Just down off Nullo Mountain on the western edge of the Wollemi National Park where I was lucky enough to tag along with a survey party recording indigenous sites. Uncle John Shipp led the team of six up through thick bush to escarpments ringing with the songs of lyrebirds. Up in these panoramic places we searched for remnants of stone tools hidden over time on the sandy floors and ’lore’ painted in ochre on the overhanging cave walls.
Some sacred sites were already recorded by National Parks and Wildlife but others were fresh finds and their co-ordinates had to be logged along with descriptions and photos. One newly discovered cave was 65 metres long with lots of red ochre stencils of hands belonging to previous male custodians. Others were sprayed with yellow ochre, the colour of women.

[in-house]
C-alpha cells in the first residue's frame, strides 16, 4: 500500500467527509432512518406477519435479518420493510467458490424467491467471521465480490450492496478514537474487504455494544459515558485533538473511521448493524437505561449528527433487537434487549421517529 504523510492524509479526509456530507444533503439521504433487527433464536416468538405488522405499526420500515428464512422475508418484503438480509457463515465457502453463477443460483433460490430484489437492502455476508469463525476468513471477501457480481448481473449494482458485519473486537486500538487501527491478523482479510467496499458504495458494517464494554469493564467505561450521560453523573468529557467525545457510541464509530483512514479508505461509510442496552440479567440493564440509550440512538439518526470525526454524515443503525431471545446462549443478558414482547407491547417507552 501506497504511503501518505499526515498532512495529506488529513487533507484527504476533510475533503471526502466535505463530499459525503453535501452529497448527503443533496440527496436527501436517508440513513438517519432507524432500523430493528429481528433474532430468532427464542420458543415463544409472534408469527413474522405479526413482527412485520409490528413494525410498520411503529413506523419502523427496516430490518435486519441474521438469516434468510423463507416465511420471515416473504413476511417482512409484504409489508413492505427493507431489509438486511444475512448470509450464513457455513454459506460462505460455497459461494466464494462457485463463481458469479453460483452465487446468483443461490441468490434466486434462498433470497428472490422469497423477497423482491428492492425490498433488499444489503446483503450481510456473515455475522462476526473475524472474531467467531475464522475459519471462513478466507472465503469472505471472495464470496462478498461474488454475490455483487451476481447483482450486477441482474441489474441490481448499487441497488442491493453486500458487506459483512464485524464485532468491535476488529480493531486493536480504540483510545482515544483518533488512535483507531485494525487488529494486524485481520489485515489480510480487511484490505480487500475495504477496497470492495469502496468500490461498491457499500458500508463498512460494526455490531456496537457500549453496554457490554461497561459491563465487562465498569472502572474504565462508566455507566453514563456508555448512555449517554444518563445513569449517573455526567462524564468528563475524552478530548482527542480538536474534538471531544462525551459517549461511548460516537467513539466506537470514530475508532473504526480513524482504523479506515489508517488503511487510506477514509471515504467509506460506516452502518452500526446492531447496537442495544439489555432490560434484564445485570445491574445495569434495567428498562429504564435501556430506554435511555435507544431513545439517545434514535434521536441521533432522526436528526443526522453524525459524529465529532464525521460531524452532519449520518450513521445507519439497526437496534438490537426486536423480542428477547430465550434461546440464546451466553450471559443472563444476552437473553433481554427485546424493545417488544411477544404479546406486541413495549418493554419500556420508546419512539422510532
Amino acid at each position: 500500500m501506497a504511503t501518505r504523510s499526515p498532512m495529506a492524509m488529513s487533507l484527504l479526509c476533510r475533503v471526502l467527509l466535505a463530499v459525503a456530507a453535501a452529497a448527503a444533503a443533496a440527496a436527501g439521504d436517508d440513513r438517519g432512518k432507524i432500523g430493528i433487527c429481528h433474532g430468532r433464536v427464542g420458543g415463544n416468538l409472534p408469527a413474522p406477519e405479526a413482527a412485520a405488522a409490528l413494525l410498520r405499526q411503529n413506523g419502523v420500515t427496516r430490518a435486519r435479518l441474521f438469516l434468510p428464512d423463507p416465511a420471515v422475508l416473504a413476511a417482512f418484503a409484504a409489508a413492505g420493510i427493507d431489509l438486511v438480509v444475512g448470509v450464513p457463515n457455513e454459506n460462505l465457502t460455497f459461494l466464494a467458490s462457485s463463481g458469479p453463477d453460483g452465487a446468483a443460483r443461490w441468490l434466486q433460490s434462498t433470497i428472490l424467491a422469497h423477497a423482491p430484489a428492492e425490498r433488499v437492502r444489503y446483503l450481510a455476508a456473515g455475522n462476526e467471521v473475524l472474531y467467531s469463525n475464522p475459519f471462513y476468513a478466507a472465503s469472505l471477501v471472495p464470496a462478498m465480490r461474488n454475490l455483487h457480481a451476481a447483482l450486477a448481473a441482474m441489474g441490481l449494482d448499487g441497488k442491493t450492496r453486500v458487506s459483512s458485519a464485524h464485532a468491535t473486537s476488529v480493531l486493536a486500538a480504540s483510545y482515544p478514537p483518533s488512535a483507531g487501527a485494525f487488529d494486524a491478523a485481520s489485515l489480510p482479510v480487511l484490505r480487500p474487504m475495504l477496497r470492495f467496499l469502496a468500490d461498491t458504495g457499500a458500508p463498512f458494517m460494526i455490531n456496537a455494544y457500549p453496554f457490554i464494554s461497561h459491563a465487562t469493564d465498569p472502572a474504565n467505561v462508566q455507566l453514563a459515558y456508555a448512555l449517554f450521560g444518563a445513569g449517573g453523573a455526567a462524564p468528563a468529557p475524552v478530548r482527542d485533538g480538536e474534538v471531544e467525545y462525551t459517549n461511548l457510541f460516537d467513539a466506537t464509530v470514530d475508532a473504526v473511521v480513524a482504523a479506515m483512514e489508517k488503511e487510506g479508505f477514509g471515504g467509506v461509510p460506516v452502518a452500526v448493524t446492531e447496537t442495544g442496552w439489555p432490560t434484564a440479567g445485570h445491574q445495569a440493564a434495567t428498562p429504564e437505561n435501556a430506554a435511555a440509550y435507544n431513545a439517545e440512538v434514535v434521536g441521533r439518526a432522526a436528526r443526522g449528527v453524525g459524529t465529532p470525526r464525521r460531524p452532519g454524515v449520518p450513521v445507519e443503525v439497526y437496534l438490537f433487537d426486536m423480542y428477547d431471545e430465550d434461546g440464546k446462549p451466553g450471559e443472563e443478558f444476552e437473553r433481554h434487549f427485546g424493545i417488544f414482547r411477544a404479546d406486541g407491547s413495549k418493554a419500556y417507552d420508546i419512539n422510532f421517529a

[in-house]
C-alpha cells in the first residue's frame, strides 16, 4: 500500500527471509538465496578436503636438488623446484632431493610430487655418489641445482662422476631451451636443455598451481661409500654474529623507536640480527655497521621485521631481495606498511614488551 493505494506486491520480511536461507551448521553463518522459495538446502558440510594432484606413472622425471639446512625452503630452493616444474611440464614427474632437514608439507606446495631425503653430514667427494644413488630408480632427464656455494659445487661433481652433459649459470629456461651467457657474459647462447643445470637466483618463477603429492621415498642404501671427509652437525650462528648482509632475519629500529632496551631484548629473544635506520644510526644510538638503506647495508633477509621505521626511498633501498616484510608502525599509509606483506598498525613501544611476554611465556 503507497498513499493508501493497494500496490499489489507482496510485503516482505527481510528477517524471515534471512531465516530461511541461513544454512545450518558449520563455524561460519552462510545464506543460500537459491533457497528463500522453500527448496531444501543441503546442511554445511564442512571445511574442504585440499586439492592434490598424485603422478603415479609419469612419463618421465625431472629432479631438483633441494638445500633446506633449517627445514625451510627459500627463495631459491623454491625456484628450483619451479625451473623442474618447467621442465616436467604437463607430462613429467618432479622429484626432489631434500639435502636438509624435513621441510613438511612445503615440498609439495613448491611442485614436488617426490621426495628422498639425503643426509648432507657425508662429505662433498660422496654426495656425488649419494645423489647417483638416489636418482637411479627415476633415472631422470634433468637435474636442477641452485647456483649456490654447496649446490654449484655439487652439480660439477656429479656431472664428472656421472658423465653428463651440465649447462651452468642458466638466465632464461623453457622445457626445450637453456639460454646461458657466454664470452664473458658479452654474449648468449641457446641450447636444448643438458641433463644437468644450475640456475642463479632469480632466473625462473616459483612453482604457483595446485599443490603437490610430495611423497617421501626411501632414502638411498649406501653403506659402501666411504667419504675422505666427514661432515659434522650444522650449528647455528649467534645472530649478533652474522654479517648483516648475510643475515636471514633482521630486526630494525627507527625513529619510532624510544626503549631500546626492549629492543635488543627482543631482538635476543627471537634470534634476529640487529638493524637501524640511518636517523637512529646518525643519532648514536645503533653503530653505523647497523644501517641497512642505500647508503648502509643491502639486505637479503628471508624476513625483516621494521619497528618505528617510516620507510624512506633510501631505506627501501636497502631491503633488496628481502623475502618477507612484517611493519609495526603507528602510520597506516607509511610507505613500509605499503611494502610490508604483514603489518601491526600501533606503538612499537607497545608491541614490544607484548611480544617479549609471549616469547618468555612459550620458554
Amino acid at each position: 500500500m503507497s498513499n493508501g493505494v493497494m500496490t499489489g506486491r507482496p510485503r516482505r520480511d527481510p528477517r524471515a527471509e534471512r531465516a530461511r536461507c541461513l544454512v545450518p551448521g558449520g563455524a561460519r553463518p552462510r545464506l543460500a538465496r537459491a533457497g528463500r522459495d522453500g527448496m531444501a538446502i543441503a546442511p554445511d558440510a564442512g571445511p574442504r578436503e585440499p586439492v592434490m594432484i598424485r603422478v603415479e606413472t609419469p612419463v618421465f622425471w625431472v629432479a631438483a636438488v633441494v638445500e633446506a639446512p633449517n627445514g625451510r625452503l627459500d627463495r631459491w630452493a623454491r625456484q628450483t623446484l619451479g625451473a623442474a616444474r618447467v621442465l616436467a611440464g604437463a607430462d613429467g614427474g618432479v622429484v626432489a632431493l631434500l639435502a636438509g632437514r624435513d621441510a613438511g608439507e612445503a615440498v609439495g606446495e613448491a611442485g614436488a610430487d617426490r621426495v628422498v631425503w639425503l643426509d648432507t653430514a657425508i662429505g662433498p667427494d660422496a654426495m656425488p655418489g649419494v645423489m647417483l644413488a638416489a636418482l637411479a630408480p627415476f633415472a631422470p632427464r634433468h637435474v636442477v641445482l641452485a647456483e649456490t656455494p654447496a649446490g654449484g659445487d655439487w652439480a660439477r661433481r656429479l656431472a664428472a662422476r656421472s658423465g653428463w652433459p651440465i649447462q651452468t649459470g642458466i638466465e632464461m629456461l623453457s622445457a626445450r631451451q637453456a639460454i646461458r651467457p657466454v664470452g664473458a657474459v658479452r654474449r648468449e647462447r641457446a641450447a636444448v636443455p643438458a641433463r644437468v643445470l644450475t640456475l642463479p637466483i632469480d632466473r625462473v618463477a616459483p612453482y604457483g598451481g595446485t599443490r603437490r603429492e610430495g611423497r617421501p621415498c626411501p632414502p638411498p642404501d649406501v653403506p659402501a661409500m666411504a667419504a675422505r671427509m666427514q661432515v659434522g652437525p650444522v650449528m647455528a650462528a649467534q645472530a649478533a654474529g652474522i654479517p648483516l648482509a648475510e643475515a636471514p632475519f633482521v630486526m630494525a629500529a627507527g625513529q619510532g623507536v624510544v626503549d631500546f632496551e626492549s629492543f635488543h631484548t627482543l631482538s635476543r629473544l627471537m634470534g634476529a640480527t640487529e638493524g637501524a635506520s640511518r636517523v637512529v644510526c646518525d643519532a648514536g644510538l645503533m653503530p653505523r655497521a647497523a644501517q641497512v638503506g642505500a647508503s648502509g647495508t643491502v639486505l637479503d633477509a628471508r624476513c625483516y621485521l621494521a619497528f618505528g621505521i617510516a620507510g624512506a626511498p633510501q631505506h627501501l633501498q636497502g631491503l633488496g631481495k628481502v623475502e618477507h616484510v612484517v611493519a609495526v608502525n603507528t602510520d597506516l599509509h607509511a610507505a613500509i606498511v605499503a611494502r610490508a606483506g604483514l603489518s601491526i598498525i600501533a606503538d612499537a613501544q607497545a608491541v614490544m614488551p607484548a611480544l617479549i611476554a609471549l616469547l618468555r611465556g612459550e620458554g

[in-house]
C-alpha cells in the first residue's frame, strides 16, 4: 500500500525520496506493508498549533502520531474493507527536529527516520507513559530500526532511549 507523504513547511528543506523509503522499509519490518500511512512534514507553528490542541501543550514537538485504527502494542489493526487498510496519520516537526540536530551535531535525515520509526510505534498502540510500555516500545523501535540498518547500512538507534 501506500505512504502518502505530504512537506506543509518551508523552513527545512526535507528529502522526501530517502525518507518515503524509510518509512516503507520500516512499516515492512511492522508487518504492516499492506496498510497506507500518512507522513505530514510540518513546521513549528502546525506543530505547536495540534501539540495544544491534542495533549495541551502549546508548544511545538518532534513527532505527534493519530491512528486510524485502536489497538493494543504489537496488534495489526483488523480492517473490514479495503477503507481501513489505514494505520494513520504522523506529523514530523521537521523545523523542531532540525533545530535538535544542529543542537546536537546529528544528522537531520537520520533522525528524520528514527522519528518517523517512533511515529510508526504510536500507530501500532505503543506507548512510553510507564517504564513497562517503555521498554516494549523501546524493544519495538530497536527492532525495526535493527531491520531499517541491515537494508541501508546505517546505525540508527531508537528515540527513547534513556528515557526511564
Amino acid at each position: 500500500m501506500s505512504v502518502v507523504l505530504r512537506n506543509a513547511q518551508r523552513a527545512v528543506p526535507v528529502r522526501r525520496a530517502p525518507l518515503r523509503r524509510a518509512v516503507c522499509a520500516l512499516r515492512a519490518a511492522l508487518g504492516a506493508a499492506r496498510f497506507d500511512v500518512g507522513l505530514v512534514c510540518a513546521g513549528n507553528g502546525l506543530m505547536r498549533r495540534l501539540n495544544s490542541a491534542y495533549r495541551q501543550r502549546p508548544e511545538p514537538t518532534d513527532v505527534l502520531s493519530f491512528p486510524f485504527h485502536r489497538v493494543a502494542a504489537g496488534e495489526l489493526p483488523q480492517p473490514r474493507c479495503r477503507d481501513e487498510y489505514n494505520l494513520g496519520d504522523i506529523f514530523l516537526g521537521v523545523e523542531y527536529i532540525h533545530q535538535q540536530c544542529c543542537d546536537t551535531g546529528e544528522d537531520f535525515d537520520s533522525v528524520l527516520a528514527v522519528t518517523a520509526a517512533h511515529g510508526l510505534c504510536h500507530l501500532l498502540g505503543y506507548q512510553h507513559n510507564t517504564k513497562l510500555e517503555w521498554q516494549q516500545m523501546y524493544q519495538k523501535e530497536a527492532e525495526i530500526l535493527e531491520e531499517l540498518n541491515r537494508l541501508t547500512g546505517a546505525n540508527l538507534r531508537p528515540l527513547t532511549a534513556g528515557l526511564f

It was a real privilege to walk this spectacular country with Uncle John and the A team and to feel the ancestors all around us. Our finds help us to understand the history of this remarkable area but there are still many missing pieces in the jigsaw puzzle. Some landowners are fearful that such expeditions will jeopardise their tenure and have refused entry but this is simply not true. Maybe one day they’ll see the light and help this professional Parks mob complete the picture of this important part of New South Wales formerly known as Wiradjuri country.